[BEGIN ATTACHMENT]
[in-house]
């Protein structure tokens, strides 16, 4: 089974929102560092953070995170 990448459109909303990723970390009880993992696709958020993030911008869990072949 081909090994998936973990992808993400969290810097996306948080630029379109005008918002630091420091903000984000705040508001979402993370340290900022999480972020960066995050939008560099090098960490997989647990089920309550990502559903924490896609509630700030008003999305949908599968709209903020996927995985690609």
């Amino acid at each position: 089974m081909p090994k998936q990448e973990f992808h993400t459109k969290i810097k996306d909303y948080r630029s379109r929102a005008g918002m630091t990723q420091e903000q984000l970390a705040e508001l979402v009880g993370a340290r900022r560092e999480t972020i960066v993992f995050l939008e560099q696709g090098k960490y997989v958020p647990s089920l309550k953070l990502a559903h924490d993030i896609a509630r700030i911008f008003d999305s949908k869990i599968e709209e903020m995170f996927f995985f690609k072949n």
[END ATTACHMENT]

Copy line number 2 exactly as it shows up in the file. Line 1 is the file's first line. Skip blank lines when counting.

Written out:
């Protein structure tokens, strides 16, 4: 089974929102560092953070995170 990448459109909303990723970390009880993992696709958020993030911008869990072949 081909090994998936973990992808993400969290810097996306948080630029379109005008918002630091420091903000984000705040508001979402993370340290900022999480972020960066995050939008560099090098960490997989647990089920309550990502559903924490896609509630700030008003999305949908599968709209903020996927995985690609």